How to Write a Thesis Paper in Middle School
1 Topic Idea
Have students develop a list of topic ideas that they would like to research and develop a thesis.
Students will create a thesis folder where all research notes, hyperlinks, and articles can be placed. It will also serve as a place for the Thesis Paper Rough Drafts and Final Draft.
Set up the due dates with students and share out using Google Classroom or post on your teacher website.
3 Initial Research / Conferencing
Create a Sheet on Google Drive and input all your students. Keep track of their topics, changes, thesis statement, and benchmarks. You may also make any anecdotal notes to help your students. Share the form with the ELA teachers so that it supports cross curricualr learning.
Students should conduct initial research on their topic using print and digital resources. After a period of time, students will choose what to focus on in their topic and begin to develop a thesis statement.
4 Thesis Research
- ABC-Clio Database
- EBSCO Host
- Google Scholar
- Library Visits
- Books on thesis topic
5 Collecting Evidence
Students will input resources that they found and will use intheir thesis paper. The software constructs a Works Cited Page for the student in whatever format the teacher chooses (i.e. MLA, APA). Students can also upload their paper to the program to check for plagarism and grammar and spelling.
6 Rough Draft
Using Google Docs, students will write the rough draft of their thesis paper. Teachers can comment on paper and make suggestions for edits.
Final copy of the completed thesis paper can be shared to the teacher via Google Docs.
Student should publish finished work on an ePortfolio that can be created using Google Sites.
Key Standards Supported
Reading History/Social Studies
Determine the meaning of words and phrases as they are used in a text, including vocabulary specific to domains related to history/social studies.
Describe how a text presents information (e.g., sequentially, comparatively, causally).
Identify aspects of a text that reveal an author’s point of view or purpose (e.g., loaded language, inclusion or avoidance of particular facts).
Integrate visual information (e.g., in charts, graphs, photographs, videos, or maps) with other information in print and digital texts.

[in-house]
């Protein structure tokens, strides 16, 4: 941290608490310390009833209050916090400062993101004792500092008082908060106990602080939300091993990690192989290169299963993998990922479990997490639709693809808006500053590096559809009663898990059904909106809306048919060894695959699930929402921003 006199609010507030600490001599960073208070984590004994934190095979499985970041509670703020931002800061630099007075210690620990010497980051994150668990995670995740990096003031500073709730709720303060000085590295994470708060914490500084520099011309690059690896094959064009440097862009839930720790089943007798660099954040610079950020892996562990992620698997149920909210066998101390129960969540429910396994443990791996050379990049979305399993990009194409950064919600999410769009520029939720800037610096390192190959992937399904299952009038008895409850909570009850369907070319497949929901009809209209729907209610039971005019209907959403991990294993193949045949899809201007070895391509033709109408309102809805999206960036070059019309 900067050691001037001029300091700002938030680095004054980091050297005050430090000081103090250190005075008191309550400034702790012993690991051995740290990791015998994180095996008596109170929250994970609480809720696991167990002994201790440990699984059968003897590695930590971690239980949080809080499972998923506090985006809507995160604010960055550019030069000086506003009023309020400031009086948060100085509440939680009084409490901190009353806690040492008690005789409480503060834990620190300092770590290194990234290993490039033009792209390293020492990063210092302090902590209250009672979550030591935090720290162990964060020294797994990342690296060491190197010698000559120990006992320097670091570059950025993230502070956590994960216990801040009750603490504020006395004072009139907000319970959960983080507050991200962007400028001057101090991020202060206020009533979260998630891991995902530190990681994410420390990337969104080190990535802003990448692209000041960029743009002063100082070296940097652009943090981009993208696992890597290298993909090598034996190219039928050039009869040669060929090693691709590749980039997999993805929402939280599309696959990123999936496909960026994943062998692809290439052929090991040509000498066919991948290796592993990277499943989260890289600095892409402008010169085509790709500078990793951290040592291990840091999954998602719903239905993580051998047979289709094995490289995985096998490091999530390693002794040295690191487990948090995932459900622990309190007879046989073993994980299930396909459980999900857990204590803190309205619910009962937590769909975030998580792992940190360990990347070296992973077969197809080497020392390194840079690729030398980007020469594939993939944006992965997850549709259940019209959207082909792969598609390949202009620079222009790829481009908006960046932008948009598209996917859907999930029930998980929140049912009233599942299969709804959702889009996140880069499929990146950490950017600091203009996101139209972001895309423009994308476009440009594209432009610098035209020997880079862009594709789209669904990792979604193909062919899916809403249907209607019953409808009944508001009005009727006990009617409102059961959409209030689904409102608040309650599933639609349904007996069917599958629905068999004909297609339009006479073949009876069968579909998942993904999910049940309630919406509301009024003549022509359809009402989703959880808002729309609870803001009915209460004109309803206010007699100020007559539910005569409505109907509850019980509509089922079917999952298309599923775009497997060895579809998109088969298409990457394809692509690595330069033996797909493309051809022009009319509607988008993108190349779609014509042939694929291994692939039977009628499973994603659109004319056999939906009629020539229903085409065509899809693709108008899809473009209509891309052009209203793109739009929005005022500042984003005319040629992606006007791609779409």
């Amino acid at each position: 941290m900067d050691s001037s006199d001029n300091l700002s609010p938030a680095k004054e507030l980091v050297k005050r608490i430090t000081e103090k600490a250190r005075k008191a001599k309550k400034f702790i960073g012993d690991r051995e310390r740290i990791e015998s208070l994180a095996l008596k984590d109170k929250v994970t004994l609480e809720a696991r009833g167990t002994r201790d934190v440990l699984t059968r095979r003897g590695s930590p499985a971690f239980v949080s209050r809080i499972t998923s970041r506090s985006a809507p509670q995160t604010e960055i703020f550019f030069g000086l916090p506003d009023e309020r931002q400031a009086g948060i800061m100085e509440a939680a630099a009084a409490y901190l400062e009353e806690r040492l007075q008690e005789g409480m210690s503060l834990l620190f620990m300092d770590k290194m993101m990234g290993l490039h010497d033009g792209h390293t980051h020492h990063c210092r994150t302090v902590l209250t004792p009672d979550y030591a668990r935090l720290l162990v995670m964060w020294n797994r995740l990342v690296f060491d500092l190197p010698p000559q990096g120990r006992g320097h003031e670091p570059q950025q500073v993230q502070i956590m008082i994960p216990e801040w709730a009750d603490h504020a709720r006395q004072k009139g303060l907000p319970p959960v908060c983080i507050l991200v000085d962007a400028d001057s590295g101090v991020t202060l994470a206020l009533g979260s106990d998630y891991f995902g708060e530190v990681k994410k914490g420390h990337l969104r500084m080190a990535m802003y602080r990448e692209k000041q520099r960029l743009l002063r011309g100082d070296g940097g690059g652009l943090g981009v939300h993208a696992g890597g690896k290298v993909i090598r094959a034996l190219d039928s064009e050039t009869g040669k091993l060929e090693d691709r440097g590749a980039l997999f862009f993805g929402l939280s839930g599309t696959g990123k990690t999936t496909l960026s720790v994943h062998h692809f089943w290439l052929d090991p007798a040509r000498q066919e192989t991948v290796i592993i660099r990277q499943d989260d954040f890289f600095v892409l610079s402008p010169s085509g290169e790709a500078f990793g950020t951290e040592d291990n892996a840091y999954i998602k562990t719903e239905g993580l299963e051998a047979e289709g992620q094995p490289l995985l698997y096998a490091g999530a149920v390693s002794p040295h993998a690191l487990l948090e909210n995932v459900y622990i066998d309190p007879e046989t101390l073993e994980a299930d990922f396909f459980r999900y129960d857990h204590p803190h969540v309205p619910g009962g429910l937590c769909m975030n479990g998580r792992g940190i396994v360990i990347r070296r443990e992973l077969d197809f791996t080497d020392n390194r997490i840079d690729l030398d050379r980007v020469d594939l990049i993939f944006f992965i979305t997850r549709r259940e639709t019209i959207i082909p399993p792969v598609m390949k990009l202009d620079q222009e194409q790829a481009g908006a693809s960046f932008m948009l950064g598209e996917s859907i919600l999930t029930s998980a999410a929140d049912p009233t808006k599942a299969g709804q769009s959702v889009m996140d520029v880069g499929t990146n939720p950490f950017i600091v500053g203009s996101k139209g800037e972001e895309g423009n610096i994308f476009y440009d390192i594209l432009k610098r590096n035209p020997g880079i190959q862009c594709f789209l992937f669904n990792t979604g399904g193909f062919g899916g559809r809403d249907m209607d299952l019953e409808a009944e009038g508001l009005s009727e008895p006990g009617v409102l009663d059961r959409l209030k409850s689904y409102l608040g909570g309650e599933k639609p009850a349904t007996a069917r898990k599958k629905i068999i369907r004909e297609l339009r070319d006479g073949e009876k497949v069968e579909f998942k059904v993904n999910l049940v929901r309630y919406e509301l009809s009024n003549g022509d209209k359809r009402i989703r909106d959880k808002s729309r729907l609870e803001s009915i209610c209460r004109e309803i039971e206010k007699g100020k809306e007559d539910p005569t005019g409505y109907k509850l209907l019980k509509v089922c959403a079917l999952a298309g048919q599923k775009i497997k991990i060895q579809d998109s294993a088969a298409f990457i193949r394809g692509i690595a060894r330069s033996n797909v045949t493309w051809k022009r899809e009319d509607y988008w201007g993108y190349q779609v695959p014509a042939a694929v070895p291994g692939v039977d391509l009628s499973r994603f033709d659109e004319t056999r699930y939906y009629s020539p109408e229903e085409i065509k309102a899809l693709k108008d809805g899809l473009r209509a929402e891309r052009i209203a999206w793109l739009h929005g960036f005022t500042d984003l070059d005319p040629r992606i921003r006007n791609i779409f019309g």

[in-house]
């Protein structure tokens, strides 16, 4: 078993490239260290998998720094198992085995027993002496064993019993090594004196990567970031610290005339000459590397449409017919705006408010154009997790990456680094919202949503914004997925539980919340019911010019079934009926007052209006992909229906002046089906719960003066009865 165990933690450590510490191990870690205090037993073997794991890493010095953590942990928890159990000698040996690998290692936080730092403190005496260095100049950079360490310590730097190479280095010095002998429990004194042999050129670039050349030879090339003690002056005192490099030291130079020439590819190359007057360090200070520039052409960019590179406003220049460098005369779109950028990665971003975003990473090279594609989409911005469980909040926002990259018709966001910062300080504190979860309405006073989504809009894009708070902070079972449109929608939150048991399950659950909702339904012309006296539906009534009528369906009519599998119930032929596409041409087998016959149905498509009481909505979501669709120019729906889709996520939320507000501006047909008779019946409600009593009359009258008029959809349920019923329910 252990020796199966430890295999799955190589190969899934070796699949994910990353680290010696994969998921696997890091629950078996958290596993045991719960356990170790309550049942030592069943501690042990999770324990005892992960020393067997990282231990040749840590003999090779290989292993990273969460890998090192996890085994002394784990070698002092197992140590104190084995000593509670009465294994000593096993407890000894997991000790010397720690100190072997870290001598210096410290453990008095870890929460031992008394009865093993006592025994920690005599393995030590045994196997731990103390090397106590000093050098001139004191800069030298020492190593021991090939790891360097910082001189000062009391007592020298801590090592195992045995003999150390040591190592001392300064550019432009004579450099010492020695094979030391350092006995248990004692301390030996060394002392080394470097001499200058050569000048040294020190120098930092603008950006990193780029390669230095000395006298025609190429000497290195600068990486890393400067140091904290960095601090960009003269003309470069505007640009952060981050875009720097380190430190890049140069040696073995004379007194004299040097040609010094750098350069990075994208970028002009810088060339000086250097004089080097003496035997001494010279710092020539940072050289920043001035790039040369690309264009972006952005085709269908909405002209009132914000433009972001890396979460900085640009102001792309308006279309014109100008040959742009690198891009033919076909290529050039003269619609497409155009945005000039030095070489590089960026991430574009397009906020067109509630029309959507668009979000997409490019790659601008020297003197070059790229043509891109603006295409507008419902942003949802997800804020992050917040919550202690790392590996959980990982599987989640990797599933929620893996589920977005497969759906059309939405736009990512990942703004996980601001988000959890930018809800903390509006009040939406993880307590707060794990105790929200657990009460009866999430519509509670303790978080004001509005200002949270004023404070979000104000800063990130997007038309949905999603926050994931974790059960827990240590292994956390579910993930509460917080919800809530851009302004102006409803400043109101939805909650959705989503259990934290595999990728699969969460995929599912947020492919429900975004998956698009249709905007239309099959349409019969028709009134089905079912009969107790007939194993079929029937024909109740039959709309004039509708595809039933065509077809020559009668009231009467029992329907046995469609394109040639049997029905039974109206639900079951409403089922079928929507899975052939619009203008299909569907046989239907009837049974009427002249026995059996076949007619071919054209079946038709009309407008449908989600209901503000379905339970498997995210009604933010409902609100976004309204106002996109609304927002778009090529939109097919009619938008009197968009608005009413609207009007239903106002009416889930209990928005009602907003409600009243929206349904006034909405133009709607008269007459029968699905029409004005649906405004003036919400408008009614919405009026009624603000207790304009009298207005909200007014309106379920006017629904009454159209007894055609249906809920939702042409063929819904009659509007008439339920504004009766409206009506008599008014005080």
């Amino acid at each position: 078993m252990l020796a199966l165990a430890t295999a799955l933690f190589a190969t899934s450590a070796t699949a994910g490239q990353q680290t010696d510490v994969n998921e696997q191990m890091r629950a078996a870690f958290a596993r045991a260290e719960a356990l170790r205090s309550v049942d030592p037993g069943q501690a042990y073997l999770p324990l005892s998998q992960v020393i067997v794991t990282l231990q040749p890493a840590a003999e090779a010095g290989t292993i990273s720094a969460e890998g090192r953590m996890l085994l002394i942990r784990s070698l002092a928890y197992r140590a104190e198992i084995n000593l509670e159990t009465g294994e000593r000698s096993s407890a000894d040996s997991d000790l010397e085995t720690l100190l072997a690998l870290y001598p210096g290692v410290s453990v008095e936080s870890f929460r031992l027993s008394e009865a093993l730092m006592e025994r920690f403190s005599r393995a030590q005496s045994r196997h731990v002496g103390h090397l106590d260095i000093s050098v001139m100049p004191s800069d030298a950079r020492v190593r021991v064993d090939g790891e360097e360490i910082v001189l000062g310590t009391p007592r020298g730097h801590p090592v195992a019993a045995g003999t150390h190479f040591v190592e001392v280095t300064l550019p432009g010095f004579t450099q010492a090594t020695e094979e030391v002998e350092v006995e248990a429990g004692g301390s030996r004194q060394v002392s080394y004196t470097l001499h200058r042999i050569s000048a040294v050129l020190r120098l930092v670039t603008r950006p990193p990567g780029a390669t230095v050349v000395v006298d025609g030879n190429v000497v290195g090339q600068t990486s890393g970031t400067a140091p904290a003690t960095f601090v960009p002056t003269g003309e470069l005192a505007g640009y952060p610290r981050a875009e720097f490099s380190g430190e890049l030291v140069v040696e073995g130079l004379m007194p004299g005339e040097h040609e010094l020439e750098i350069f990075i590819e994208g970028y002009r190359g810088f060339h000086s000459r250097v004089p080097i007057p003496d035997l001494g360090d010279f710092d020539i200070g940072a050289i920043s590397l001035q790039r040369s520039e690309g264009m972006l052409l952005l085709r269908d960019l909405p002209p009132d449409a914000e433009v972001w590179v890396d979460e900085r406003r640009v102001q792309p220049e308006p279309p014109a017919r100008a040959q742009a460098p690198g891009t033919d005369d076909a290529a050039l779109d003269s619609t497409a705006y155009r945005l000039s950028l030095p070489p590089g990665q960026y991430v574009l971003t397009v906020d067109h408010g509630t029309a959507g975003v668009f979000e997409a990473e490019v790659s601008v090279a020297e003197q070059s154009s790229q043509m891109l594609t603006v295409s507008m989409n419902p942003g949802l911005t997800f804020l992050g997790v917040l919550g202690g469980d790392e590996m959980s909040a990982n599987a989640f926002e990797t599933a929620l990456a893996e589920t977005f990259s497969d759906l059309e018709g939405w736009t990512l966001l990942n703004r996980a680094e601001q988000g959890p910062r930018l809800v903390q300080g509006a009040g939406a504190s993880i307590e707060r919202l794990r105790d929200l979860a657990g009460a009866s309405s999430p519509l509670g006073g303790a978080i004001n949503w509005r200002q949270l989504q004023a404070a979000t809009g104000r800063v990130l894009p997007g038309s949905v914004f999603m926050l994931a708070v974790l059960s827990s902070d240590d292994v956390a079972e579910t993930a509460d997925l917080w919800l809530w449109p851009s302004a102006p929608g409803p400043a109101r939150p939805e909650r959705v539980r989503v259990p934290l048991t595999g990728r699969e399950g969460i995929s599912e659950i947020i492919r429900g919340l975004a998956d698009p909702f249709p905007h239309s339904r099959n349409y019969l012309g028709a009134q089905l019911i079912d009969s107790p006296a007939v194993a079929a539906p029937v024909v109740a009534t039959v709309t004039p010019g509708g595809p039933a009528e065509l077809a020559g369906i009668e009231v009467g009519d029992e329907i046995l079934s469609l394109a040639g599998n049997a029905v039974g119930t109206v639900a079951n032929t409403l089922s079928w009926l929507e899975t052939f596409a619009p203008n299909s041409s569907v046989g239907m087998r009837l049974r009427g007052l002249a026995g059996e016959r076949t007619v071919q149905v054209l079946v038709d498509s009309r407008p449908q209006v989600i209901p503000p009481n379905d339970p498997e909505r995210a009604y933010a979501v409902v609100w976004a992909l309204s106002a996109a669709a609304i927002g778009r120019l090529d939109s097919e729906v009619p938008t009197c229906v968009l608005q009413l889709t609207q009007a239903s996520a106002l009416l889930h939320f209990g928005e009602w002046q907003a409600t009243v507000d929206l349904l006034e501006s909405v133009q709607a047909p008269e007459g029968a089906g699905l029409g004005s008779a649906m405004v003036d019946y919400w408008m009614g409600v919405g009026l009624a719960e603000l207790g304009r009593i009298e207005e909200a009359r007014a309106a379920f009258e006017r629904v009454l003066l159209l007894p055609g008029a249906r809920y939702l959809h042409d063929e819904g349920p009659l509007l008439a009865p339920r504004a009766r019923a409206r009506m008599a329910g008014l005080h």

Distinguish among fact, opinion, and reasoned judgment in a text.
Analyze the relationship between a primary and secondary source on the same topic.
Cite specific textual evidence to support analysis of primary and secondary sources.
Determine the central ideas or information of a primary or secondary source; provide an accurate summary of the source distinct from prior knowledge or opinions.
Identify key steps in a text’s description of a process related to history/social studies (e.g., how a bill becomes law, how interest rates are raised or lowered).
By the end of grade 8, read and comprehend history/social studies texts in the grades 6–8 text complexity band independently and proficiently.
Produce clear and coherent writing in which the development, organization, and style are appropriate to task, purpose, and audience.
With some guidance and support from peers and adults, develop and strengthen writing as needed by planning, revising, editing, rewriting, or trying a new approach, focusing on how well purpose and audience have been addressed.
Use technology, including the Internet, to produce and publish writing and present the relationships between information and ideas clearly and efficiently.
Write routinely over extended time frames (time for reflection and revision) and shorter time frames (a single sitting or a day or two) for a range of discipline-specific tasks, purposes, and audiences.
Conduct short research projects to answer a question (including a self-generated question), drawing on several sources and generating additional related, focused questions that allow for multiple avenues of exploration.
Gather relevant information from multiple print and digital sources, using search terms effectively; assess the credibility and accuracy of each source; and quote or paraphrase the data and conclusions of others while avoiding plagiarism and following a standard format for citation.
Draw evidence from informational texts to support analysis reflection, and research.
Write arguments focused on discipline-specific content.
Introduce claim(s) about a topic or issue, acknowledge and distinguish the claim(s) from alternate or opposing claims, and organize the reasons and evidence logically.
Support claim(s) with logical reasoning and relevant, accurate data and evidence that demonstrate an understanding of the topic or text, using credible sources.
Use words, phrases, and clauses to create cohesion and clarify the relationships among claim(s), counterclaims, reasons, and evidence.
Establish and maintain a formal style.
Provide a concluding statement or section that follows from and supports the argument presented.
Write informative/explanatory texts, including the narration of historical events, scientific procedures/ experiments, or technical processes.
Introduce a topic clearly, previewing what is to follow; organize ideas, concepts, and information into broader categories as appropriate to achieving purpose; include formatting (e.g., headings), graphics (e.g., charts, tables), and multimedia when useful to aiding comprehension.
Develop the topic with relevant, well-chosen facts, definitions, concrete details, quotations, or other information and examples.
Use appropriate and varied transitions to create cohesion and clarify the relationships among ideas and concepts.
Use precise language and domain-specific vocabulary to inform about or explain the topic.
Establish and maintain a formal style and objective tone.
Provide a concluding statement or section that follows from and supports the information or explanation presented.
(See note; not applicable as a separate requirement)